In a move that is touted as helping both sides in medical malpractice suits, a state is closer to finalizing a bill that would limit monetary awards. Lawmakers stated that both doctors and patients will ultimately win by reducing the amounts of compensation except in the most appalling circumstances. While many states have applied these limits, New York currently does not have any set caps.
This state recently held votes in both houses in order to set limits on the majority of medical malpractice awards. The state seeks to limit the subjective portions of these lawsuits in an effort to reduce the amounts doctors are forced to pay for suffering and emotional pain. The ceiling for these awards is expected to be set at $250,000 except in the most appalling instances where a person has suffered grievous harm. It is hoped that setting these types of caps will have the desired effect of holding down both malpractice insurance rates for doctors and thereby keeping medical care costs down as well.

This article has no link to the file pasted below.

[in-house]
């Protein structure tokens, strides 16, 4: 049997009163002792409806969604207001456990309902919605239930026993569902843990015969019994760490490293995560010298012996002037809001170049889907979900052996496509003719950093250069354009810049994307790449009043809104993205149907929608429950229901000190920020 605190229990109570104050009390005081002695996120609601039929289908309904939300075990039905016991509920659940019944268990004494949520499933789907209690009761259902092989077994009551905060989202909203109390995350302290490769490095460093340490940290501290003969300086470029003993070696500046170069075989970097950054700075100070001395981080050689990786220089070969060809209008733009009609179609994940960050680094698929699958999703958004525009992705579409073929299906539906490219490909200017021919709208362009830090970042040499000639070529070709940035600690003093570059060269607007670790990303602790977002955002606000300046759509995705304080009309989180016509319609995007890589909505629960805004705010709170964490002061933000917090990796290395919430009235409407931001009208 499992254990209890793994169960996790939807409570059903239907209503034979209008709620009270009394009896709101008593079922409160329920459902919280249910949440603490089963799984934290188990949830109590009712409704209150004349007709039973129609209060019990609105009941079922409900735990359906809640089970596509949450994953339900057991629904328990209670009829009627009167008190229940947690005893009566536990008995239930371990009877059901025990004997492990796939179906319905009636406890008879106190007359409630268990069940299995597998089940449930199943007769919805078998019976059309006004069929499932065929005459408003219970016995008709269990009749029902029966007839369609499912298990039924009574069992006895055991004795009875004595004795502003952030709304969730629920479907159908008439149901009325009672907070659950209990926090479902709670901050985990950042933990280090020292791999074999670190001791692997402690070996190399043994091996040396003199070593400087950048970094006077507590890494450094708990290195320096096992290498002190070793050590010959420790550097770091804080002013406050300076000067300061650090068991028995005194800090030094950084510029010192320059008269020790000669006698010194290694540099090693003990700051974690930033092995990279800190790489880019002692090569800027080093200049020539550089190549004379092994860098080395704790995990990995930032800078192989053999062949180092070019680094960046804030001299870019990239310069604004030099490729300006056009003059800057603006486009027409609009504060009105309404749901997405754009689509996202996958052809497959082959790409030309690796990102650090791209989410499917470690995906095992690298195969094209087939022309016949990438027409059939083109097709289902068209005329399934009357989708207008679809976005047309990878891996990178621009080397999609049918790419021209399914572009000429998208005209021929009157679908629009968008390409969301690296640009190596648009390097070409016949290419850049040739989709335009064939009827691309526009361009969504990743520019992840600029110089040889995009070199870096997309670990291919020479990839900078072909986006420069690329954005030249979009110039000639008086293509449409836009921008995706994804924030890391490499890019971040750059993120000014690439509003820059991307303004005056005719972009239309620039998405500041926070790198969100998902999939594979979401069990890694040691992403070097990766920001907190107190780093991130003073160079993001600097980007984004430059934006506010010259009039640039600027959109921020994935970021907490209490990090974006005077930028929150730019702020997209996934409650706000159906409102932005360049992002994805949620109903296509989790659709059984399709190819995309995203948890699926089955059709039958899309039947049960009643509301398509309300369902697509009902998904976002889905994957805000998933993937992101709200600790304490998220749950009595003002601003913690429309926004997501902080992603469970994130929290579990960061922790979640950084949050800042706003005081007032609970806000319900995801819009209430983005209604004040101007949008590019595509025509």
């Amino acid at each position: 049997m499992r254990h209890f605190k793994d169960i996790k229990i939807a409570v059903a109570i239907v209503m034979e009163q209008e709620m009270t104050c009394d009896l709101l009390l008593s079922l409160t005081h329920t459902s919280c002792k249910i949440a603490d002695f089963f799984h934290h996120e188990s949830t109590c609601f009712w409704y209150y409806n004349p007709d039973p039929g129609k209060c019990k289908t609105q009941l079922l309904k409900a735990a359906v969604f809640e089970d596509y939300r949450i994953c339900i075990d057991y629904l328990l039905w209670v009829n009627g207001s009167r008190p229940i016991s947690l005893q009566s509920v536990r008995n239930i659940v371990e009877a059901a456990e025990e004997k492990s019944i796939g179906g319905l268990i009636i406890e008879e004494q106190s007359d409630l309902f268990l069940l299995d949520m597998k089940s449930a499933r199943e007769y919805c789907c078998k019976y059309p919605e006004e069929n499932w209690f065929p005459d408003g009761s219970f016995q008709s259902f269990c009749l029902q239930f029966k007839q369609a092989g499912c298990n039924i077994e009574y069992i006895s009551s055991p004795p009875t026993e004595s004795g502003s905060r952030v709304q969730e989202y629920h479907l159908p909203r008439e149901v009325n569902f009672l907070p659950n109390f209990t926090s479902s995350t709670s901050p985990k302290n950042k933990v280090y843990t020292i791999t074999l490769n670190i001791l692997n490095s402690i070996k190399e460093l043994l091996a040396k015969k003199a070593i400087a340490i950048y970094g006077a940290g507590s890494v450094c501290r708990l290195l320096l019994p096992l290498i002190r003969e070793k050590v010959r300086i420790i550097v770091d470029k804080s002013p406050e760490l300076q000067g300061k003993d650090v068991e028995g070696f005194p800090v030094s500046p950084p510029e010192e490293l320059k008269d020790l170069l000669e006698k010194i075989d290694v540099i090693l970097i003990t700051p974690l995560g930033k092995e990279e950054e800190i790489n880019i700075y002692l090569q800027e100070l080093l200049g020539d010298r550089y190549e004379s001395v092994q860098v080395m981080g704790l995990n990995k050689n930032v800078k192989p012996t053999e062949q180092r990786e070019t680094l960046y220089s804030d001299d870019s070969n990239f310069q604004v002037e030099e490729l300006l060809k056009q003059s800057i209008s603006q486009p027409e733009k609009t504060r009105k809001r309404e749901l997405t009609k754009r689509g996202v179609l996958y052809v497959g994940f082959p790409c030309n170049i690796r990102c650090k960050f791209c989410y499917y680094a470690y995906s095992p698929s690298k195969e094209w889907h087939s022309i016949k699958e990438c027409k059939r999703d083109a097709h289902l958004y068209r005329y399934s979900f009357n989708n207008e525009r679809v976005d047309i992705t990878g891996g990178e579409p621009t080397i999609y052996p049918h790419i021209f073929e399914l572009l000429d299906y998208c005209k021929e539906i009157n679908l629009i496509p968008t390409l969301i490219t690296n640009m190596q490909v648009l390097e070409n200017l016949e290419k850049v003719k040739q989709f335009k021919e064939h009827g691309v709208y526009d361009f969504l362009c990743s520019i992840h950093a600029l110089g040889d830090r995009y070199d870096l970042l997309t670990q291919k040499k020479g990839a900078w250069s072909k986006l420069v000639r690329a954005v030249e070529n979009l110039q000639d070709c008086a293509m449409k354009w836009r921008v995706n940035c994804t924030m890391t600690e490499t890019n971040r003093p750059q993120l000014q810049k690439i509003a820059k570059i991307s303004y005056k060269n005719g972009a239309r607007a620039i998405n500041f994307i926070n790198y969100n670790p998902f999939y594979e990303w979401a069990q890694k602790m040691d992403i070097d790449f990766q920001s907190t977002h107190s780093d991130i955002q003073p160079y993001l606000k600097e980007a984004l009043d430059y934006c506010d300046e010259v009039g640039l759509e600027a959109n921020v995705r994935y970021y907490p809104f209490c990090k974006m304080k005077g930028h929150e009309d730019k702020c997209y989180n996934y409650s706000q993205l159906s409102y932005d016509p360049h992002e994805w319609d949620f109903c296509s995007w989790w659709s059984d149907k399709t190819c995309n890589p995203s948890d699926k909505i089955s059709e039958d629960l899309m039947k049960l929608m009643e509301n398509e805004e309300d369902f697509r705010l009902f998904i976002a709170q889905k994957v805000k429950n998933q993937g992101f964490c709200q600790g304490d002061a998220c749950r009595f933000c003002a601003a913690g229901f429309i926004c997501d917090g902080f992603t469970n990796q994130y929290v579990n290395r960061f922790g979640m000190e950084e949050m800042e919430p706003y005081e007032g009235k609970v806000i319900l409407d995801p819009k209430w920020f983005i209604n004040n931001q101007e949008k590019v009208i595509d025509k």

There were voices of dissent based on whether the need exists for these limits in Iowa, where jury awards have remained fairly reasonable throughout the past several decades. The proposed bill also includes a provision that requires a plaintiff’s attorney to provide proof that a case qualifies as a malpractice lawsuit. One lawmaker expressed doubt that such a bill is needed in the state but deferred to the opinion of a doctor who confirmed that the bill would help both sides of the issue.
In other states where these caps exist, more providers have set up their practices. Since Iowa residents suffer from a lack of some speciality doctors, the state is hopeful that more providers will now choose to call the state home. Since New York does not have these types of caps in place, it is imperative that providers who find themselves facing a malpractice suit seek the most experienced defense attorneys in order to protect themselves from false claims and possibly outrageous compensation that could make maintaining a practice no longer fiscally feasible.
Source: insurancenewsnet.com, “Soft cap on non-economic damages in medical malpractice gets bipartisan support in Iowa House“, April 13, 2017